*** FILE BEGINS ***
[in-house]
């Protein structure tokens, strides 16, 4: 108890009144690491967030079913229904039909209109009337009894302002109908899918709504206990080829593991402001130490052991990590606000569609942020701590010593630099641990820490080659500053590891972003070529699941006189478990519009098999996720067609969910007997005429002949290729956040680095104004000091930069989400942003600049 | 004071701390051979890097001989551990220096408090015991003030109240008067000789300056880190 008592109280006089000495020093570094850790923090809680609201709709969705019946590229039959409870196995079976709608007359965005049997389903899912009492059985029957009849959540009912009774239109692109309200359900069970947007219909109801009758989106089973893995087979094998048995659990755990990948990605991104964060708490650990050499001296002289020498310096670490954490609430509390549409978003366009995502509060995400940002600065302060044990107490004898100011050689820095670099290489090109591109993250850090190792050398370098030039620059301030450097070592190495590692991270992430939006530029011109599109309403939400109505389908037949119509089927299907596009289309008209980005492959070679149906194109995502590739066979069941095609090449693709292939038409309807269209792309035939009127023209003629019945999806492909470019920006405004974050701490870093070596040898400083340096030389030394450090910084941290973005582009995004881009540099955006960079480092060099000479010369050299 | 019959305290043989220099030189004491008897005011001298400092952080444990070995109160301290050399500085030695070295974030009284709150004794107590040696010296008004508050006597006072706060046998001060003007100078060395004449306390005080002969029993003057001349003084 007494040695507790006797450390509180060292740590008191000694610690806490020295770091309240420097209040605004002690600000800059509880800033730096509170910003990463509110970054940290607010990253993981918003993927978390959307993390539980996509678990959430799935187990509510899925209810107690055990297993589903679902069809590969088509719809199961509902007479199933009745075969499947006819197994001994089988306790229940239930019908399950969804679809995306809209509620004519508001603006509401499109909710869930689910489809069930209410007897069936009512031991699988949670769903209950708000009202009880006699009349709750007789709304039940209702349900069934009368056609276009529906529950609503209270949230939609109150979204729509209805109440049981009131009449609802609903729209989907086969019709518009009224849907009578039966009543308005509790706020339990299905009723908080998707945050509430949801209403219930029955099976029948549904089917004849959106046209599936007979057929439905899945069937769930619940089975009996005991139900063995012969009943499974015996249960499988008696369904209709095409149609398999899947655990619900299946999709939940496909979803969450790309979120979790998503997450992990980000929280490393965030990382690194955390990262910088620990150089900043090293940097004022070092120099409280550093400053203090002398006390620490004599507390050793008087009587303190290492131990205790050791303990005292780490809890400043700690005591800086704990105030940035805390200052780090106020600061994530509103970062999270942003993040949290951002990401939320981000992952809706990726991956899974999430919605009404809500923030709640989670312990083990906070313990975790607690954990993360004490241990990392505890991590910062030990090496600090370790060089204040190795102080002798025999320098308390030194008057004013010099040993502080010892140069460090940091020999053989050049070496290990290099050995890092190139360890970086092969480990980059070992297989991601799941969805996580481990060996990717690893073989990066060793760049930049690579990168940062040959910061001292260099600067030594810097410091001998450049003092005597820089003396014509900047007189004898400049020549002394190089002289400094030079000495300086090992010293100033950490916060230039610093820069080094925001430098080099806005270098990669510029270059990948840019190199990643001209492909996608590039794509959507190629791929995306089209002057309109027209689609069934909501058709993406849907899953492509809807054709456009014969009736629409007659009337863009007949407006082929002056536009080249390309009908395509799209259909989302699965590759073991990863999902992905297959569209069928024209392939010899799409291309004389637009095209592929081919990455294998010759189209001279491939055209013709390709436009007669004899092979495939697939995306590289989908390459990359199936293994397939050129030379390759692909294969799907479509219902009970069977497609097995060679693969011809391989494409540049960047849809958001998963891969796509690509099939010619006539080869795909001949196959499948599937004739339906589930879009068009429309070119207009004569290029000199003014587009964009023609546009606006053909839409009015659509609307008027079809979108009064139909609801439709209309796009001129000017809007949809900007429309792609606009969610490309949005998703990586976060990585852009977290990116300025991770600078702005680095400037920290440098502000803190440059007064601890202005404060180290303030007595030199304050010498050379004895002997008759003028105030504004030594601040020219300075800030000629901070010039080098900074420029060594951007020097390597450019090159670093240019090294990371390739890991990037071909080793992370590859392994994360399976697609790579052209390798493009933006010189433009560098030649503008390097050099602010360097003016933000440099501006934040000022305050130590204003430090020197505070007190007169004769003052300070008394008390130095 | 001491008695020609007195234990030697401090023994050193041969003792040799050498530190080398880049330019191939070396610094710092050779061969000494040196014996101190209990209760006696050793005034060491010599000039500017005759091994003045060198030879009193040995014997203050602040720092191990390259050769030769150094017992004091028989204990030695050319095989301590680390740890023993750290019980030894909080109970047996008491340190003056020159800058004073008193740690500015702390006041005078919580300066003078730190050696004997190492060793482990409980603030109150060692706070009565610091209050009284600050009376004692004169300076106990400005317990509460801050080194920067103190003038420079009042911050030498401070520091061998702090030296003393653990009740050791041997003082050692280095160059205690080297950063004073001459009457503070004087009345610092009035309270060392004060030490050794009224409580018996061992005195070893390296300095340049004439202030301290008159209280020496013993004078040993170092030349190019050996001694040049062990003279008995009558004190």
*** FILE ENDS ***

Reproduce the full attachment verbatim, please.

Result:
[in-house]
């Protein structure tokens, strides 16, 4: 108890009144690491967030079913229904039909209109009337009894302002109908899918709504206990080829593991402001130490052991990590606000569609942020701590010593630099641990820490080659500053590891972003070529699941006189478990519009098999996720067609969910007997005429002949290729956040680095104004000091930069989400942003600049 | 004071701390051979890097001989551990220096408090015991003030109240008067000789300056880190 008592109280006089000495020093570094850790923090809680609201709709969705019946590229039959409870196995079976709608007359965005049997389903899912009492059985029957009849959540009912009774239109692109309200359900069970947007219909109801009758989106089973893995087979094998048995659990755990990948990605991104964060708490650990050499001296002289020498310096670490954490609430509390549409978003366009995502509060995400940002600065302060044990107490004898100011050689820095670099290489090109591109993250850090190792050398370098030039620059301030450097070592190495590692991270992430939006530029011109599109309403939400109505389908037949119509089927299907596009289309008209980005492959070679149906194109995502590739066979069941095609090449693709292939038409309807269209792309035939009127023209003629019945999806492909470019920006405004974050701490870093070596040898400083340096030389030394450090910084941290973005582009995004881009540099955006960079480092060099000479010369050299 | 019959305290043989220099030189004491008897005011001298400092952080444990070995109160301290050399500085030695070295974030009284709150004794107590040696010296008004508050006597006072706060046998001060003007100078060395004449306390005080002969029993003057001349003084 007494040695507790006797450390509180060292740590008191000694610690806490020295770091309240420097209040605004002690600000800059509880800033730096509170910003990463509110970054940290607010990253993981918003993927978390959307993390539980996509678990959430799935187990509510899925209810107690055990297993589903679902069809590969088509719809199961509902007479199933009745075969499947006819197994001994089988306790229940239930019908399950969804679809995306809209509620004519508001603006509401499109909710869930689910489809069930209410007897069936009512031991699988949670769903209950708000009202009880006699009349709750007789709304039940209702349900069934009368056609276009529906529950609503209270949230939609109150979204729509209805109440049981009131009449609802609903729209989907086969019709518009009224849907009578039966009543308005509790706020339990299905009723908080998707945050509430949801209403219930029955099976029948549904089917004849959106046209599936007979057929439905899945069937769930619940089975009996005991139900063995012969009943499974015996249960499988008696369904209709095409149609398999899947655990619900299946999709939940496909979803969450790309979120979790998503997450992990980000929280490393965030990382690194955390990262910088620990150089900043090293940097004022070092120099409280550093400053203090002398006390620490004599507390050793008087009587303190290492131990205790050791303990005292780490809890400043700690005591800086704990105030940035805390200052780090106020600061994530509103970062999270942003993040949290951002990401939320981000992952809706990726991956899974999430919605009404809500923030709640989670312990083990906070313990975790607690954990993360004490241990990392505890991590910062030990090496600090370790060089204040190795102080002798025999320098308390030194008057004013010099040993502080010892140069460090940091020999053989050049070496290990290099050995890092190139360890970086092969480990980059070992297989991601799941969805996580481990060996990717690893073989990066060793760049930049690579990168940062040959910061001292260099600067030594810097410091001998450049003092005597820089003396014509900047007189004898400049020549002394190089002289400094030079000495300086090992010293100033950490916060230039610093820069080094925001430098080099806005270098990669510029270059990948840019190199990643001209492909996608590039794509959507190629791929995306089209002057309109027209689609069934909501058709993406849907899953492509809807054709456009014969009736629409007659009337863009007949407006082929002056536009080249390309009908395509799209259909989302699965590759073991990863999902992905297959569209069928024209392939010899799409291309004389637009095209592929081919990455294998010759189209001279491939055209013709390709436009007669004899092979495939697939995306590289989908390459990359199936293994397939050129030379390759692909294969799907479509219902009970069977497609097995060679693969011809391989494409540049960047849809958001998963891969796509690509099939010619006539080869795909001949196959499948599937004739339906589930879009068009429309070119207009004569290029000199003014587009964009023609546009606006053909839409009015659509609307008027079809979108009064139909609801439709209309796009001129000017809007949809900007429309792609606009969610490309949005998703990586976060990585852009977290990116300025991770600078702005680095400037920290440098502000803190440059007064601890202005404060180290303030007595030199304050010498050379004895002997008759003028105030504004030594601040020219300075800030000629901070010039080098900074420029060594951007020097390597450019090159670093240019090294990371390739890991990037071909080793992370590859392994994360399976697609790579052209390798493009933006010189433009560098030649503008390097050099602010360097003016933000440099501006934040000022305050130590204003430090020197505070007190007169004769003052300070008394008390130095 | 001491008695020609007195234990030697401090023994050193041969003792040799050498530190080398880049330019191939070396610094710092050779061969000494040196014996101190209990209760006696050793005034060491010599000039500017005759091994003045060198030879009193040995014997203050602040720092191990390259050769030769150094017992004091028989204990030695050319095989301590680390740890023993750290019980030894909080109970047996008491340190003056020159800058004073008193740690500015702390006041005078919580300066003078730190050696004997190492060793482990409980603030109150060692706070009565610091209050009284600050009376004692004169300076106990400005317990509460801050080194920067103190003038420079009042911050030498401070520091061998702090030296003393653990009740050791041997003082050692280095160059205690080297950063004073001459009457503070004087009345610092009035309270060392004060030490050794009224409580018996061992005195070893390296300095340049004439202030301290008159209280020496013993004078040993170092030349190019050996001694040049062990003279008995009558004190």